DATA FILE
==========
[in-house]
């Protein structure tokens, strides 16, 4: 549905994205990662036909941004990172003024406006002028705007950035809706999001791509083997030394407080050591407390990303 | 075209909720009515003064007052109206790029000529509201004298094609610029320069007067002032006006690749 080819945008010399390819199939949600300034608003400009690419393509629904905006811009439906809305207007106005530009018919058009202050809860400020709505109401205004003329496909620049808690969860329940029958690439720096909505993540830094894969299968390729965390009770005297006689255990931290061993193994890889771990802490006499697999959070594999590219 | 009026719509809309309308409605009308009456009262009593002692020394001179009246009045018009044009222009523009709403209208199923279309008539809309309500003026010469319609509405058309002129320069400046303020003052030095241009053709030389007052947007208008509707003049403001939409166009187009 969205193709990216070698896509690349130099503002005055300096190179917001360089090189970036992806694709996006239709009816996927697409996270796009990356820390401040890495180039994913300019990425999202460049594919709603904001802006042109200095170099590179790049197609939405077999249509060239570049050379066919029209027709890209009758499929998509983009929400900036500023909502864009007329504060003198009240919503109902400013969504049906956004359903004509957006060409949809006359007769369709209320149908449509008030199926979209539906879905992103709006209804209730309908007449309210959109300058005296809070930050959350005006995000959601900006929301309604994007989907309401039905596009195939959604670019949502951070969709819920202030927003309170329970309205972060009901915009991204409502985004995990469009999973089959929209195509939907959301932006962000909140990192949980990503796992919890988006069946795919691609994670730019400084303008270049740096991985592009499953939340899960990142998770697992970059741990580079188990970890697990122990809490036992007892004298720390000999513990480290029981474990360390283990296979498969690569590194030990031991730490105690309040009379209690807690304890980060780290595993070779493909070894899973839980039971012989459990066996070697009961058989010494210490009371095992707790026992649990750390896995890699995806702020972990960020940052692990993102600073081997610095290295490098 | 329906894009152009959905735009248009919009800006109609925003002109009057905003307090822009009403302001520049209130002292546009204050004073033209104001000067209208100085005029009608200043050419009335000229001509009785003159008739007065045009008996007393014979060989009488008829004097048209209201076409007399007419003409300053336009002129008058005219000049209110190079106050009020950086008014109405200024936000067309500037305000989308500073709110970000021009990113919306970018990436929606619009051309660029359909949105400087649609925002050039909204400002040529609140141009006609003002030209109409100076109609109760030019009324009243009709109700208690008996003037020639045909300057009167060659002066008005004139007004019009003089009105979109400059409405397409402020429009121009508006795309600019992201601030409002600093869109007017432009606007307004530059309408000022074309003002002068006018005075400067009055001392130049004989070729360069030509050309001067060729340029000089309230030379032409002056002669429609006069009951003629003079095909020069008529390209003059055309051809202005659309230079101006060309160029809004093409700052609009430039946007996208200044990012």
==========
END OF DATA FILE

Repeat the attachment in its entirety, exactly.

[in-house]
């Protein structure tokens, strides 16, 4: 549905994205990662036909941004990172003024406006002028705007950035809706999001791509083997030394407080050591407390990303 | 075209909720009515003064007052109206790029000529509201004298094609610029320069007067002032006006690749 080819945008010399390819199939949600300034608003400009690419393509629904905006811009439906809305207007106005530009018919058009202050809860400020709505109401205004003329496909620049808690969860329940029958690439720096909505993540830094894969299968390729965390009770005297006689255990931290061993193994890889771990802490006499697999959070594999590219 | 009026719509809309309308409605009308009456009262009593002692020394001179009246009045018009044009222009523009709403209208199923279309008539809309309500003026010469319609509405058309002129320069400046303020003052030095241009053709030389007052947007208008509707003049403001939409166009187009 969205193709990216070698896509690349130099503002005055300096190179917001360089090189970036992806694709996006239709009816996927697409996270796009990356820390401040890495180039994913300019990425999202460049594919709603904001802006042109200095170099590179790049197609939405077999249509060239570049050379066919029209027709890209009758499929998509983009929400900036500023909502864009007329504060003198009240919503109902400013969504049906956004359903004509957006060409949809006359007769369709209320149908449509008030199926979209539906879905992103709006209804209730309908007449309210959109300058005296809070930050959350005006995000959601900006929301309604994007989907309401039905596009195939959604670019949502951070969709819920202030927003309170329970309205972060009901915009991204409502985004995990469009999973089959929209195509939907959301932006962000909140990192949980990503796992919890988006069946795919691609994670730019400084303008270049740096991985592009499953939340899960990142998770697992970059741990580079188990970890697990122990809490036992007892004298720390000999513990480290029981474990360390283990296979498969690569590194030990031991730490105690309040009379209690807690304890980060780290595993070779493909070894899973839980039971012989459990066996070697009961058989010494210490009371095992707790026992649990750390896995890699995806702020972990960020940052692990993102600073081997610095290295490098 | 329906894009152009959905735009248009919009800006109609925003002109009057905003307090822009009403302001520049209130002292546009204050004073033209104001000067209208100085005029009608200043050419009335000229001509009785003159008739007065045009008996007393014979060989009488008829004097048209209201076409007399007419003409300053336009002129008058005219000049209110190079106050009020950086008014109405200024936000067309500037305000989308500073709110970000021009990113919306970018990436929606619009051309660029359909949105400087649609925002050039909204400002040529609140141009006609003002030209109409100076109609109760030019009324009243009709109700208690008996003037020639045909300057009167060659002066008005004139007004019009003089009105979109400059409405397409402020429009121009508006795309600019992201601030409002600093869109007017432009606007307004530059309408000022074309003002002068006018005075400067009055001392130049004989070729360069030509050309001067060729340029000089309230030379032409002056002669429609006069009951003629003079095909020069008529390209003059055309051809202005659309230079101006060309160029809004093409700052609009430039946007996208200044990012």